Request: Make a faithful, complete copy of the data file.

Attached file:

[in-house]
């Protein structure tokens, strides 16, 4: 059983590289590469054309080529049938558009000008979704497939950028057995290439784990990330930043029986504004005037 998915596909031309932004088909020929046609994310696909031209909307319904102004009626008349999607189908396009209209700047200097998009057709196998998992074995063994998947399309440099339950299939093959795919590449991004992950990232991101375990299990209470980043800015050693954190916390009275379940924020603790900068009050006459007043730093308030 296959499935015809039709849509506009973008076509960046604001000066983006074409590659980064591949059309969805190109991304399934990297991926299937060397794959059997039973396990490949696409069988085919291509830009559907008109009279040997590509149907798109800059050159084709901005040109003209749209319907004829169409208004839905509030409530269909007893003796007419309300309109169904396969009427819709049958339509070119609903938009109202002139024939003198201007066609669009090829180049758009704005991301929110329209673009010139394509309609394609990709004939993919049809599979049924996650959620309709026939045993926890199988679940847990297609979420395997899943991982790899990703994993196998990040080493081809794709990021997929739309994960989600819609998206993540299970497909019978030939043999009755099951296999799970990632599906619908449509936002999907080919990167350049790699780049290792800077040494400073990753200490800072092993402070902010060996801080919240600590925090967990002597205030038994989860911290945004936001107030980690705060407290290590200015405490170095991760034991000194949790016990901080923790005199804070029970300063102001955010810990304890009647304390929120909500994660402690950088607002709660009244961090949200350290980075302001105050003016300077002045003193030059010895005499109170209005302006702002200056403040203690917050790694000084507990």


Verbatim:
[in-house]
């Protein structure tokens, strides 16, 4: 059983590289590469054309080529049938558009000008979704497939950028057995290439784990990330930043029986504004005037 998915596909031309932004088909020929046609994310696909031209909307319904102004009626008349999607189908396009209209700047200097998009057709196998998992074995063994998947399309440099339950299939093959795919590449991004992950990232991101375990299990209470980043800015050693954190916390009275379940924020603790900068009050006459007043730093308030 296959499935015809039709849509506009973008076509960046604001000066983006074409590659980064591949059309969805190109991304399934990297991926299937060397794959059997039973396990490949696409069988085919291509830009559907008109009279040997590509149907798109800059050159084709901005040109003209749209319907004829169409208004839905509030409530269909007893003796007419309300309109169904396969009427819709049958339509070119609903938009109202002139024939003198201007066609669009090829180049758009704005991301929110329209673009010139394509309609394609990709004939993919049809599979049924996650959620309709026939045993926890199988679940847990297609979420395997899943991982790899990703994993196998990040080493081809794709990021997929739309994960989600819609998206993540299970497909019978030939043999009755099951296999799970990632599906619908449509936002999907080919990167350049790699780049290792800077040494400073990753200490800072092993402070902010060996801080919240600590925090967990002597205030038994989860911290945004936001107030980690705060407290290590200015405490170095991760034991000194949790016990901080923790005199804070029970300063102001955010810990304890009647304390929120909500994660402690950088607002709660009244961090949200350290980075302001105050003016300077002045003193030059010895005499109170209005302006702002200056403040203690917050790694000084507990």